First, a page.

This podcast is all about transformation-mindfulness and mental health, community and sharing. Real people, real stories.....and loads of other lovely stuff. Hosted by Danny Hill, the Monk on a Motorbike. Welcome and thanks for listening.
Today my guest is Paul Douglas. Jailed at the age of 16 for his part in a murder Paul spent 12 years in prison where he learned mindfulness. Here he talks openly about the constant violence and the endless fear and depression of life behind bars. and how he eventually discovered meditation which he says transformed his life. Now he has been released he is training to teach mindfulness in the prison system himself
Today I’m talking to Venerable Candavissudhi. Ven Canda is a Buddhist nun in the Theravadan Thai forest tradition.
Born and raised in England Ven Canda went to Asia at the Age of 19 where she discovered Vipassana meditation. She spent the next 10 years practicing mostly with her teacher S N Goenkaji at his centres in India before becoming a nun and moving to Burma to deepen her practice and commitment to the Dhamma
Here she came across the teachings of Ajahn Brahm an English monk, based in Australia and she moved over to study with him in Perth, Western Australia
Under his supervision she received the training and rules to become a Bhikkhuni, or fully ordained Buddhist nun.
Only a few nuns in Asia and the west have been given full ordination, and the practise has been condemned by many especially in Thailand.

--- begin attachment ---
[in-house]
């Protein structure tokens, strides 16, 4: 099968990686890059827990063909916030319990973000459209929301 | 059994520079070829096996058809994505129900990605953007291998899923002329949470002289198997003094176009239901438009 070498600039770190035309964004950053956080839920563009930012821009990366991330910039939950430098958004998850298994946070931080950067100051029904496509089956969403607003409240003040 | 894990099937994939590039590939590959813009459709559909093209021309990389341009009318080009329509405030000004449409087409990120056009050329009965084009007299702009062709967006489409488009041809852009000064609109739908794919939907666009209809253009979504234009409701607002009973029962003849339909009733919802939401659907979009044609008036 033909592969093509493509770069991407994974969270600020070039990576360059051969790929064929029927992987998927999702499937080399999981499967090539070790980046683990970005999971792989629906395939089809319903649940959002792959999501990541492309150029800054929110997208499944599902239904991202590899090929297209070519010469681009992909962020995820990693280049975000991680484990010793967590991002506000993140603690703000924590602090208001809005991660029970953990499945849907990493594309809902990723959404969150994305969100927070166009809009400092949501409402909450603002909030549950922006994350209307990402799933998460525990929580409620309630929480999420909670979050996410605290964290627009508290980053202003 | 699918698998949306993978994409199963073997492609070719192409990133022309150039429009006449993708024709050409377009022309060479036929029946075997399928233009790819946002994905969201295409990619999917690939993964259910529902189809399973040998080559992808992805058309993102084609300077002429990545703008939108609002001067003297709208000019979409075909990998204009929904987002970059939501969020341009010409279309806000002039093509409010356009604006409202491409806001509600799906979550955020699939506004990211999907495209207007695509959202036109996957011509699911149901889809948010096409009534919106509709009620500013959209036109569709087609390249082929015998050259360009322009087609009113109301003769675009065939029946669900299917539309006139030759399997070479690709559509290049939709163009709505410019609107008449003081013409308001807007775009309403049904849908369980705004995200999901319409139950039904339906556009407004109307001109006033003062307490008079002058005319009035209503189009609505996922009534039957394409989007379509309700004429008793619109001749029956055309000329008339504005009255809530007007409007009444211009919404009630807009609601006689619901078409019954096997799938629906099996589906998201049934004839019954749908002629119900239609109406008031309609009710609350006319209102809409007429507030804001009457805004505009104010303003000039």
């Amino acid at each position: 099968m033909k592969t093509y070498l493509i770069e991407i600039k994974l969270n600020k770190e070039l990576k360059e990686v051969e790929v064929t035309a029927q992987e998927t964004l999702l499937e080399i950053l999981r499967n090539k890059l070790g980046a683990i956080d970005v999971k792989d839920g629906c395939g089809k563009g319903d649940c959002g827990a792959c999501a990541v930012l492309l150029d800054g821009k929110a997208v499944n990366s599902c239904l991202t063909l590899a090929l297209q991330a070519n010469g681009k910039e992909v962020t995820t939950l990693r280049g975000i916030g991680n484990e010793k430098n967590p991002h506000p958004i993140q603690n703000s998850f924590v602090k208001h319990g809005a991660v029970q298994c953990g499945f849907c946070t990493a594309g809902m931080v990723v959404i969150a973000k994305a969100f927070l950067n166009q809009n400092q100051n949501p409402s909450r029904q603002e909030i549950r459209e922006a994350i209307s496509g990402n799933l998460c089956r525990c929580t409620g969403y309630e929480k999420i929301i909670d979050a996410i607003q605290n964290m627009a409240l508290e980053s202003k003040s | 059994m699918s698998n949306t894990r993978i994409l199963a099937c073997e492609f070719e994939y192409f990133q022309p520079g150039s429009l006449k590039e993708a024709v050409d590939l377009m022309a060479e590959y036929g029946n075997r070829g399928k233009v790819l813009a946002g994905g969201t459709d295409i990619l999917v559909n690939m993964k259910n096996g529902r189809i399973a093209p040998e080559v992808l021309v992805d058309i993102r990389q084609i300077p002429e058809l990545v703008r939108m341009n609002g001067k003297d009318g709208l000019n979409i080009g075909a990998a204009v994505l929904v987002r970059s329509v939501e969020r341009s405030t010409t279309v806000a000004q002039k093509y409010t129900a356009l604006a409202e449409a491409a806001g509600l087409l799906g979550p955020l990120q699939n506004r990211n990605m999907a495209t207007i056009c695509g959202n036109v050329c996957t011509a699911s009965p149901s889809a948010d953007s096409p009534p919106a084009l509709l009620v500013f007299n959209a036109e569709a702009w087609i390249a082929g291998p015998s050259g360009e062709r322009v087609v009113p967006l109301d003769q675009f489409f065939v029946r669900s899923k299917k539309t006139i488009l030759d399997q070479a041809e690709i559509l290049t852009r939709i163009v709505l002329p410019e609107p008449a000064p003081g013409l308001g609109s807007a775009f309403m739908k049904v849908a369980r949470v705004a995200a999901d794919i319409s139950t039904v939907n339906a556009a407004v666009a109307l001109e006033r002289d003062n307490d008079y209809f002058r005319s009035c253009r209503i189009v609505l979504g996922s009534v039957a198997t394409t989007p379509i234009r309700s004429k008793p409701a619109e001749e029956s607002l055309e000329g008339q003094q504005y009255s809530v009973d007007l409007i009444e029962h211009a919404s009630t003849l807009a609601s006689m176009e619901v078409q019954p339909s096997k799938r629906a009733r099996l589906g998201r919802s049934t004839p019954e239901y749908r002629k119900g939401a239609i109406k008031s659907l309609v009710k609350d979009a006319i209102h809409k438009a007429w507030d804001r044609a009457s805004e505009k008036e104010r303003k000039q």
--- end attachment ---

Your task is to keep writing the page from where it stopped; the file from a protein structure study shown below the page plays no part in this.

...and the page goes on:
On the face of it this may seem quite niche and of interest only to those involved in Buddhism, but actually many see it as a huge victory for gender equality round the globe
Asian Buddhism is traditionally very patriarchal, with monks enjoying a much higher status than nuns, who for centuries have been viewed as secondary to their male counterparts.
Spiritual life is arguably at the core of any culture and is often the driver of positive change. In a world that seems to be out of control restoring the feminine to its rightful place in spirituality is seen as an important move in the efforts to restore balance to the world at a time of crisis
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In this episode I'm talking to mindfulness teacher Sonya Russo. Sonya teaches mindfulness to prisoners in London's overcrowded and often violent jails.
Here she tells the story of turning her back on a successful career in journalism when, after struggling with drug addiction and mental health issues she was introduced to mindfulness in rehab.
Cynical about it at first she credits the practice with changing her life and from there she went on to set up her her award-winning business, Plan B Mindfulness, teaching meditation in jails.
Initially treated with suspicion her courses are now oversubscribed and prisoners are flocking to her classes where they can find a measure of peace in their difficult lives. This has in turn lead to a reduction in levels of violence and depression behind bars.
In this episode hear internationally respected meditation teacher, Yanai Postelnik, talking about Buddhism and breaking the law, his involvement with Extinction Rebellion, getting arrested twice during protests against climate change in London. his spiritual path, living solely on donations from his students, going back to protest whilst on bail, and loads of other interesting stuff,